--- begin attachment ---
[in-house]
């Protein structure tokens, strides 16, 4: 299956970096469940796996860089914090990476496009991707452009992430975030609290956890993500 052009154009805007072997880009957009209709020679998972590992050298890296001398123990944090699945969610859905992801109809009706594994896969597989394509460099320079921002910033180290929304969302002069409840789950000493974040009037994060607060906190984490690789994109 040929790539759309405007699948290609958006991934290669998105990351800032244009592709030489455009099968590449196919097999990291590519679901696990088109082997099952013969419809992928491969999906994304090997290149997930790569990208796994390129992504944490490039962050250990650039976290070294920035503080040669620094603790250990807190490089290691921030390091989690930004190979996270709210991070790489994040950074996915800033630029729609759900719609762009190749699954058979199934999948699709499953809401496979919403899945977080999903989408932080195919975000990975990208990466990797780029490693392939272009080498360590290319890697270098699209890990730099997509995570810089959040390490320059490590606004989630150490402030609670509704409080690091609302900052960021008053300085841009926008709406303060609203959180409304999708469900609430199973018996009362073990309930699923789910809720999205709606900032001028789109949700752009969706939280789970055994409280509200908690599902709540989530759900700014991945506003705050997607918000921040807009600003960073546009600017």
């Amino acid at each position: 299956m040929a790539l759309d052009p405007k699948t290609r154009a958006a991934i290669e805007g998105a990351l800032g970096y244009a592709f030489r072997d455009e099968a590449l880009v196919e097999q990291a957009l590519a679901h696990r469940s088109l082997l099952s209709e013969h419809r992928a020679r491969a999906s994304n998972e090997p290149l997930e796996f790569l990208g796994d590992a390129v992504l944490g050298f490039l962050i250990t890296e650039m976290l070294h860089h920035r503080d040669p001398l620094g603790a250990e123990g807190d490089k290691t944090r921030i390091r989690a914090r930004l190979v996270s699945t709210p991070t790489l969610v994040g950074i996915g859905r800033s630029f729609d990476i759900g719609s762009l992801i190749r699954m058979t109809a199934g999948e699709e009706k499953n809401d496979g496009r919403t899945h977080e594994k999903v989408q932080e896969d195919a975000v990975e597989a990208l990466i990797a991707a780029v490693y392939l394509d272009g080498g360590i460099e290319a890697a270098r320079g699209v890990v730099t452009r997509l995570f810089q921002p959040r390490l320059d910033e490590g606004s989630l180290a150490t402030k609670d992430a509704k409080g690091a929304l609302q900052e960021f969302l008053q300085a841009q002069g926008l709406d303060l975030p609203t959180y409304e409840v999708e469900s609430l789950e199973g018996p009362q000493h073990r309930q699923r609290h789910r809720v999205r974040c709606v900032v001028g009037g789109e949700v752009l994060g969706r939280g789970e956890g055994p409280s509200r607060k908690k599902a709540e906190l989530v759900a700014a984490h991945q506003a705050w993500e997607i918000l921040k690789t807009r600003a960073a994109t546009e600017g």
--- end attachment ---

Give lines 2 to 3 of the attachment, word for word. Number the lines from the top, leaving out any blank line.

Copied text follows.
């Protein structure tokens, strides 16, 4: 299956970096469940796996860089914090990476496009991707452009992430975030609290956890993500 052009154009805007072997880009957009209709020679998972590992050298890296001398123990944090699945969610859905992801109809009706594994896969597989394509460099320079921002910033180290929304969302002069409840789950000493974040009037994060607060906190984490690789994109 040929790539759309405007699948290609958006991934290669998105990351800032244009592709030489455009099968590449196919097999990291590519679901696990088109082997099952013969419809992928491969999906994304090997290149997930790569990208796994390129992504944490490039962050250990650039976290070294920035503080040669620094603790250990807190490089290691921030390091989690930004190979996270709210991070790489994040950074996915800033630029729609759900719609762009190749699954058979199934999948699709499953809401496979919403899945977080999903989408932080195919975000990975990208990466990797780029490693392939272009080498360590290319890697270098699209890990730099997509995570810089959040390490320059490590606004989630150490402030609670509704409080690091609302900052960021008053300085841009926008709406303060609203959180409304999708469900609430199973018996009362073990309930699923789910809720999205709606900032001028789109949700752009969706939280789970055994409280509200908690599902709540989530759900700014991945506003705050997607918000921040807009600003960073546009600017």
């Amino acid at each position: 299956m040929a790539l759309d052009p405007k699948t290609r154009a958006a991934i290669e805007g998105a990351l800032g970096y244009a592709f030489r072997d455009e099968a590449l880009v196919e097999q990291a957009l590519a679901h696990r469940s088109l082997l099952s209709e013969h419809r992928a020679r491969a999906s994304n998972e090997p290149l997930e796996f790569l990208g796994d590992a390129v992504l944490g050298f490039l962050i250990t890296e650039m976290l070294h860089h920035r503080d040669p001398l620094g603790a250990e123990g807190d490089k290691t944090r921030i390091r989690a914090r930004l190979v996270s699945t709210p991070t790489l969610v994040g950074i996915g859905r800033s630029f729609d990476i759900g719609s762009l992801i190749r699954m058979t109809a199934g999948e699709e009706k499953n809401d496979g496009r919403t899945h977080e594994k999903v989408q932080e896969d195919a975000v990975e597989a990208l990466i990797a991707a780029v490693y392939l394509d272009g080498g360590i460099e290319a890697a270098r320079g699209v890990v730099t452009r997509l995570f810089q921002p959040r390490l320059d910033e490590g606004s989630l180290a150490t402030k609670d992430a509704k409080g690091a929304l609302q900052e960021f969302l008053q300085a841009q002069g926008l709406d303060l975030p609203t959180y409304e409840v999708e469900s609430l789950e199973g018996p009362q000493h073990r309930q699923r609290h789910r809720v999205r974040c709606v900032v001028g009037g789109e949700v752009l994060g969706r939280g789970e956890g055994p409280s509200r607060k908690k599902a709540e906190l989530v759900a700014a984490h991945q506003a705050w993500e997607i918000l921040k690789t807009r600003a960073a994109t546009e600017g």